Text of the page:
While it is the responsibility of every marketing professional to engage in performance management, MO brings all of the components together to systematically optimize performance.

The 2014 Marketing Performance Management Study conducted by VisionEdge Marketing/ITSMA found that the role of Marketing Operations now includes the following:

Value Creation

Best-in-class marketers can be characterized as value creators because their primary focus is on using data to make market, customer, and product/service decisions that create value for customers and shareholders. As a result, MO organizations are actively recruiting and developing people with the following skills, in priority order, in order to create greater value:

  • Customer, market, competitive intelligence, research, and insights
  • Analytics and predictive modeling
  • Data management, project management, and change management
  • Campaign analysis and reporting
  • Budgeting and planning; financial governance and reporting
  • Organization benchmarking and assessments

Marketing Technology

Technology can help marketers manage assets, generate demand, and measure results. For many organizations, MO is responsible for evaluating, maintaining, and using the various marketing technology components whether stand-alone single point solutions or integrated together. The marketing technology landscape can be confusing, and the acronym alphabet soup used to describe these technologies only adds to the conundrum: DAM/MAM (digital asset or marketing asset management), MOM (marketing operations management), MAP (marketing automation platforms), and MRM (marketing resource management). Marketing technology ties together metrics, customer touchpoints, and stages of the customer lifecycle management in order to optimize its performance and agility in creating growth. Marketing technology platforms can be organized into four broad categories:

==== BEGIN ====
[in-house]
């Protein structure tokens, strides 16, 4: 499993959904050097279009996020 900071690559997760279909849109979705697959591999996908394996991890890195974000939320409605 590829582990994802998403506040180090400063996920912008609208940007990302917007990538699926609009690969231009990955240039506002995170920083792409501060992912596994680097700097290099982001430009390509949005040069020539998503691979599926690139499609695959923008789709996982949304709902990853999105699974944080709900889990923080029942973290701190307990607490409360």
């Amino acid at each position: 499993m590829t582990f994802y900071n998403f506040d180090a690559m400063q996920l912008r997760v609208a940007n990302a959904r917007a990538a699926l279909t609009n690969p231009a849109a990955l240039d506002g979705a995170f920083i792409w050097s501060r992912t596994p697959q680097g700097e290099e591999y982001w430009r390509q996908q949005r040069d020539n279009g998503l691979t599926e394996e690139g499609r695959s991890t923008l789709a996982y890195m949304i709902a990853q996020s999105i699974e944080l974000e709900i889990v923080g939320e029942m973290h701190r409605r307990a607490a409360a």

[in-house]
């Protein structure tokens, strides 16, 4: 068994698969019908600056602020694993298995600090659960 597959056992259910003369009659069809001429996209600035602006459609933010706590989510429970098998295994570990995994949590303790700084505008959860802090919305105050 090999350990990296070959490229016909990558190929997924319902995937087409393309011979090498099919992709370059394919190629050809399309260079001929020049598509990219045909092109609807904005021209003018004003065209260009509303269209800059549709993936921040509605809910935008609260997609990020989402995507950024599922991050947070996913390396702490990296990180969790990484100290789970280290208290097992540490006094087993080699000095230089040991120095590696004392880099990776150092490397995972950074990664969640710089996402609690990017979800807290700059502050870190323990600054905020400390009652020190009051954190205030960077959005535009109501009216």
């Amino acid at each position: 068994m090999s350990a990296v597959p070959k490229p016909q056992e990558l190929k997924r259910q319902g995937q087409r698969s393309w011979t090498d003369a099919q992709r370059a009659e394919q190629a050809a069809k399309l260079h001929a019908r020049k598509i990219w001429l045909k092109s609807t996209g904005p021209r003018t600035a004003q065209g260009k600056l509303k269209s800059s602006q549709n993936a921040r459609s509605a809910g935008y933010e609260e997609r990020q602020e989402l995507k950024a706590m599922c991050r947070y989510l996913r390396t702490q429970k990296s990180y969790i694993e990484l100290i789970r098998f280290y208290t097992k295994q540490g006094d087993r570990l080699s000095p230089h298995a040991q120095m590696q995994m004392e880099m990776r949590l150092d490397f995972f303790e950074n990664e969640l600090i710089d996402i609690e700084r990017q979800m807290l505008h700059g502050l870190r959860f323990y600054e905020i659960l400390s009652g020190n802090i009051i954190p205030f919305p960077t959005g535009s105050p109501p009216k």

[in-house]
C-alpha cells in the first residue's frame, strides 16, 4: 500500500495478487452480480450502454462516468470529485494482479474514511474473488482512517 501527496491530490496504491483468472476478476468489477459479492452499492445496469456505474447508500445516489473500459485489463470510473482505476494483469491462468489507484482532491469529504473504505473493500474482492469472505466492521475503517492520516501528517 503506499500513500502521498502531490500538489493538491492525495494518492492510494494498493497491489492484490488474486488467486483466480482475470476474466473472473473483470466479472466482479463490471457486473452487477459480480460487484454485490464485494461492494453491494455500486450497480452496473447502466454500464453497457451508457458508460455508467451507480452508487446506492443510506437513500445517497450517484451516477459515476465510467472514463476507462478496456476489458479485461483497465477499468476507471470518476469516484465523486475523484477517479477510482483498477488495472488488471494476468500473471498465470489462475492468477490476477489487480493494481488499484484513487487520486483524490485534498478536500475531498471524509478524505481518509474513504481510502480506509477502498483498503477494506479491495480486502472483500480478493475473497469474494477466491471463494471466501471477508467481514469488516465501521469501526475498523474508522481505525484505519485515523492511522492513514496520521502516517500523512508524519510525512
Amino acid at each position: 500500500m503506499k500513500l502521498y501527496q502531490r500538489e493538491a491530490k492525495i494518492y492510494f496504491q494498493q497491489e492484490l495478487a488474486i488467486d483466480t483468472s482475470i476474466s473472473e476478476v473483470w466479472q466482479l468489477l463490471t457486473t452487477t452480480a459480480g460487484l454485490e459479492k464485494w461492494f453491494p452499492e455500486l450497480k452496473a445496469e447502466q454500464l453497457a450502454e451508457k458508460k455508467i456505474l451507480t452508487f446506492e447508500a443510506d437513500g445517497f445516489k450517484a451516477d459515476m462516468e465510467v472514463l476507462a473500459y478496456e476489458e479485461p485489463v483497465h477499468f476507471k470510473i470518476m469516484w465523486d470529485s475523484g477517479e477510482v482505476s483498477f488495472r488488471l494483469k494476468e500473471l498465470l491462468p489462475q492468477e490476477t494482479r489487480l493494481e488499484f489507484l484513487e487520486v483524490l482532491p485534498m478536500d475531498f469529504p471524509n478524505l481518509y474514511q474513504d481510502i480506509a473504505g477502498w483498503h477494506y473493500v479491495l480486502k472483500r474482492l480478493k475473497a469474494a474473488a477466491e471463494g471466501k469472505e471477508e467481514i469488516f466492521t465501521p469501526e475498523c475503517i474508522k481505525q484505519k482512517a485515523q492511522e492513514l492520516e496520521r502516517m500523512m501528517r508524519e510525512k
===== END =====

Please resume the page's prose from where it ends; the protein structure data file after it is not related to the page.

1. Market and Customer Intelligence and Insights for using data and analytics to identify customer and market opportunities. These technologies support automating intelligence gathering, such as social media monitoring/monitoring and business intelligence tools. The purpose of these tools is to turn market and customer data into actionable insights.
  2. Customer Interaction and Engagement for acquiring and keeping customers. These technologies facilitate creating and monitoring customer interaction and support the customer-buying journey. This is where many organizations have made most of their current and rather extensive technology investments. Most marketing/email campaign automation, customer relationship management, contact management, demand generation and lead management, and sales force automation tools fall into this category.
  3. Project/Workflow/Operations Management for managing the work of marketing. These technologies enable marketing to manage projects and produce work by enhancing marketing efficiency and productivity. Marketing resource management, digital/marketing asset management, content management and curation, and project management are examples of technologies that fit into this group.
  4. Performance Management for improving and proving the value of marketing. These technologies help monitor, measure and communicate marketing′s value, impact, performance, and contribution to the organization. Technologies that illustrate this category include marketing attribution, analytics, marketing reporting and dashboard tools, marketing models, alignment and accountability tools.

A list of marketing technology vendors by Scott Brinker has shown the category from 947 vendors in 2014 to over 1,800 in 2015.[3]


Formative Underpinnings of MO




early 2000s

Formal Creation of MO







2012 — The Marketing Operations Cross-Company Alliance established its annual Executive Forum.

2013 — The Marketing Operations Executive Summit was launched. Marketing Operations was cited as essential to establishing a Revenue Marketing Center of Excellence in the book, The Rise of the Revenue Marketer: An Executive Playbook by Qaqish.

2014 — A new conference, the Marketing Operations & Technology Summit represented the field more broadly than automation/analytics/metrics by others to-date, to include career path, capability-building, organizational agility, customer experience, and cross-organizational collaboration.

See also


  3. "Marketing Technology Landscape Supergraphic (2015) - Chief Marketing Technologist". Chief Marketing Technologist. Retrieved 2016-01-05.
  4. "The 100 Year History Lesson On Marketing Operations and MarTech". Retrieved 2016-01-05.